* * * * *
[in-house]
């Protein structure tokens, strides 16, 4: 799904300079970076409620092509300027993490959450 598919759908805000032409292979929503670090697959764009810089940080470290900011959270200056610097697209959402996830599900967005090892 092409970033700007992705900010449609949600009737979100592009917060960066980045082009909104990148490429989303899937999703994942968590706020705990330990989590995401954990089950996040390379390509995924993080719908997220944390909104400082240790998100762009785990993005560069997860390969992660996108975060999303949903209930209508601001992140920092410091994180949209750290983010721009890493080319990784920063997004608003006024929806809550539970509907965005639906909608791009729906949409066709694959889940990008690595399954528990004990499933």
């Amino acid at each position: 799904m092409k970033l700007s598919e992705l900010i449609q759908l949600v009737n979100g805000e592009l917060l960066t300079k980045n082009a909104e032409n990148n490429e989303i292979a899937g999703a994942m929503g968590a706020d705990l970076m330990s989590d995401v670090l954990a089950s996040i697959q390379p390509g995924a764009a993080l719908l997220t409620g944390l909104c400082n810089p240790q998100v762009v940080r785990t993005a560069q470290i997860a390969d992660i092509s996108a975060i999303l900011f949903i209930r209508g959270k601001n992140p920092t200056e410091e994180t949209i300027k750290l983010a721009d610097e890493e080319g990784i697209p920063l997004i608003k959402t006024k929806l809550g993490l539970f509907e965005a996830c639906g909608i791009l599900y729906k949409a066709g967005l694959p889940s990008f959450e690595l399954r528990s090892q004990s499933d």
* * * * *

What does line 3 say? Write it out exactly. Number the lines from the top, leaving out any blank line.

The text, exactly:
């Amino acid at each position: 799904m092409k970033l700007s598919e992705l900010i449609q759908l949600v009737n979100g805000e592009l917060l960066t300079k980045n082009a909104e032409n990148n490429e989303i292979a899937g999703a994942m929503g968590a706020d705990l970076m330990s989590d995401v670090l954990a089950s996040i697959q390379p390509g995924a764009a993080l719908l997220t409620g944390l909104c400082n810089p240790q998100v762009v940080r785990t993005a560069q470290i997860a390969d992660i092509s996108a975060i999303l900011f949903i209930r209508g959270k601001n992140p920092t200056e410091e994180t949209i300027k750290l983010a721009d610097e890493e080319g990784i697209p920063l997004i608003k959402t006024k929806l809550g993490l539970f509907e965005a996830c639906g909608i791009l599900y729906k949409a066709g967005l694959p889940s990008f959450e690595l399954r528990s090892q004990s499933d």